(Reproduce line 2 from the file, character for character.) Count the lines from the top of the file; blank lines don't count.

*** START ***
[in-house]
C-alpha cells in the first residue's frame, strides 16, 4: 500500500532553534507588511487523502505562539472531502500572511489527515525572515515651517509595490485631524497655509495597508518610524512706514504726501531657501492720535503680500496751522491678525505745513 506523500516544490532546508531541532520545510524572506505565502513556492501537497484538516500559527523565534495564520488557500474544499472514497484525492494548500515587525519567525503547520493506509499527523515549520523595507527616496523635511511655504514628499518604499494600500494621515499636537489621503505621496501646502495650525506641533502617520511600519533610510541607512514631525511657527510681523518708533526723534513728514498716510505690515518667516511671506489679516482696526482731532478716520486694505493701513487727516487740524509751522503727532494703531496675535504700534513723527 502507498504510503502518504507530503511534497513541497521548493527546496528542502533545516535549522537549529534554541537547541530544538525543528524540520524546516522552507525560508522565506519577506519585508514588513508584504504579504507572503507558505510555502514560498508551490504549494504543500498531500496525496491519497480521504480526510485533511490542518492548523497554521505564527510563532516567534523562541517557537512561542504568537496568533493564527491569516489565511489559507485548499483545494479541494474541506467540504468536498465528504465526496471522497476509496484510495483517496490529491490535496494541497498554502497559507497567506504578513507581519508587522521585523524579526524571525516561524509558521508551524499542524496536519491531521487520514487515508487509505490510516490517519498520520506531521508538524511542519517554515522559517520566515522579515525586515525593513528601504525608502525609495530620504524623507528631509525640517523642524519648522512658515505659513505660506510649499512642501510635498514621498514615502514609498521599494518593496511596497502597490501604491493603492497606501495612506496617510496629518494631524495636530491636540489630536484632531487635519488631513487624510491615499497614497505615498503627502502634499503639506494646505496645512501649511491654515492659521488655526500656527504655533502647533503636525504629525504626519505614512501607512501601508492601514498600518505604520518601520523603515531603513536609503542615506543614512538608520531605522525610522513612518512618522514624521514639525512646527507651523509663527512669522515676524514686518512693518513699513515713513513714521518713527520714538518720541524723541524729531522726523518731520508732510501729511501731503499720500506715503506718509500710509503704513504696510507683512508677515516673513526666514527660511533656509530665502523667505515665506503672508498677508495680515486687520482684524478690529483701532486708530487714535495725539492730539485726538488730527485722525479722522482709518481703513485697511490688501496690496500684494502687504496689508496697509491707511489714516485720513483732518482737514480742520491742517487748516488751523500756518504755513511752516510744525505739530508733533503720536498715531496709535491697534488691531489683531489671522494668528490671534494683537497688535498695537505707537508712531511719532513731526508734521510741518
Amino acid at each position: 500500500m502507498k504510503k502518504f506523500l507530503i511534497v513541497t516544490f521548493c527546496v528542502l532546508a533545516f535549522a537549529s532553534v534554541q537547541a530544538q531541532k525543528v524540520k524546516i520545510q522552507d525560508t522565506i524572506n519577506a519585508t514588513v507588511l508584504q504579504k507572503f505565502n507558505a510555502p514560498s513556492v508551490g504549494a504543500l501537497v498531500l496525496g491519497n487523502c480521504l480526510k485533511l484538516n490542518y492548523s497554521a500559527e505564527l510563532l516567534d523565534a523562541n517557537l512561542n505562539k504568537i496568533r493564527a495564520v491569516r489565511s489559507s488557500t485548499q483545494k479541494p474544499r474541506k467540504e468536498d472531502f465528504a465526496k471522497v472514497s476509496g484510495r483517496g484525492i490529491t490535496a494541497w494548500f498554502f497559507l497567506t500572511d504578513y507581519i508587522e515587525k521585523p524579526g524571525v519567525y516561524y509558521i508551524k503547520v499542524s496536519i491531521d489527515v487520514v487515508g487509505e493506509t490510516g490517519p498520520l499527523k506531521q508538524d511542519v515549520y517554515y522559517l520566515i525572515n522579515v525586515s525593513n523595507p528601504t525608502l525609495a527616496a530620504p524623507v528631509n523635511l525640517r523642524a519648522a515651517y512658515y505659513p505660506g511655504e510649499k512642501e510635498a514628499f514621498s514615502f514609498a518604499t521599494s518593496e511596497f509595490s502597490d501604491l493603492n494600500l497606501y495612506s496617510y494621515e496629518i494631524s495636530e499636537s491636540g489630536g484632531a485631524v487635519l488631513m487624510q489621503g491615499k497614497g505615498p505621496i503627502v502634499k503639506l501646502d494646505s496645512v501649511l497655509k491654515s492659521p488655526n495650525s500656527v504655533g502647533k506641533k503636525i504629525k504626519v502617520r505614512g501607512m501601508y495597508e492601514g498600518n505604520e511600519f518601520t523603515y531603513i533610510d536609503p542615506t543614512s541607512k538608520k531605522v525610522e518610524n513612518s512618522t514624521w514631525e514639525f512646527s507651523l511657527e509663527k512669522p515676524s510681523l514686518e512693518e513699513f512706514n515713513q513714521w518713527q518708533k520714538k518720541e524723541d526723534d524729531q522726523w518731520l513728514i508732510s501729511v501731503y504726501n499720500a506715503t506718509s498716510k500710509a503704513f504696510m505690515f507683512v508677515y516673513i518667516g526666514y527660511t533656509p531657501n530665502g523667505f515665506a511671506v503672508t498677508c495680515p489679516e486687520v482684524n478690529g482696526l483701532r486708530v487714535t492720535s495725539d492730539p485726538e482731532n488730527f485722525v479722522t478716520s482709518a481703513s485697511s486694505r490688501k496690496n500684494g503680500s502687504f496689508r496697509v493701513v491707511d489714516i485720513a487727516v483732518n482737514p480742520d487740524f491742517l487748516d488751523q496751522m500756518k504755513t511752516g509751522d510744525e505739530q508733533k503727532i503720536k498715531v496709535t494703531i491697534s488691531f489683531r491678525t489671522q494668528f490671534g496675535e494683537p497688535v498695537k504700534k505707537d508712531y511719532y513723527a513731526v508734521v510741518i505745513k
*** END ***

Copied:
C-alpha cells in the first residue's frame, strides 16, 4: 500500500532553534507588511487523502505562539472531502500572511489527515525572515515651517509595490485631524497655509495597508518610524512706514504726501531657501492720535503680500496751522491678525505745513 506523500516544490532546508531541532520545510524572506505565502513556492501537497484538516500559527523565534495564520488557500474544499472514497484525492494548500515587525519567525503547520493506509499527523515549520523595507527616496523635511511655504514628499518604499494600500494621515499636537489621503505621496501646502495650525506641533502617520511600519533610510541607512514631525511657527510681523518708533526723534513728514498716510505690515518667516511671506489679516482696526482731532478716520486694505493701513487727516487740524509751522503727532494703531496675535504700534513723527 502507498504510503502518504507530503511534497513541497521548493527546496528542502533545516535549522537549529534554541537547541530544538525543528524540520524546516522552507525560508522565506519577506519585508514588513508584504504579504507572503507558505510555502514560498508551490504549494504543500498531500496525496491519497480521504480526510485533511490542518492548523497554521505564527510563532516567534523562541517557537512561542504568537496568533493564527491569516489565511489559507485548499483545494479541494474541506467540504468536498465528504465526496471522497476509496484510495483517496490529491490535496494541497498554502497559507497567506504578513507581519508587522521585523524579526524571525516561524509558521508551524499542524496536519491531521487520514487515508487509505490510516490517519498520520506531521508538524511542519517554515522559517520566515522579515525586515525593513528601504525608502525609495530620504524623507528631509525640517523642524519648522512658515505659513505660506510649499512642501510635498514621498514615502514609498521599494518593496511596497502597490501604491493603492497606501495612506496617510496629518494631524495636530491636540489630536484632531487635519488631513487624510491615499497614497505615498503627502502634499503639506494646505496645512501649511491654515492659521488655526500656527504655533502647533503636525504629525504626519505614512501607512501601508492601514498600518505604520518601520523603515531603513536609503542615506543614512538608520531605522525610522513612518512618522514624521514639525512646527507651523509663527512669522515676524514686518512693518513699513515713513513714521518713527520714538518720541524723541524729531522726523518731520508732510501729511501731503499720500506715503506718509500710509503704513504696510507683512508677515516673513526666514527660511533656509530665502523667505515665506503672508498677508495680515486687520482684524478690529483701532486708530487714535495725539492730539485726538488730527485722525479722522482709518481703513485697511490688501496690496500684494502687504496689508496697509491707511489714516485720513483732518482737514480742520491742517487748516488751523500756518504755513511752516510744525505739530508733533503720536498715531496709535491697534488691531489683531489671522494668528490671534494683537497688535498695537505707537508712531511719532513731526508734521510741518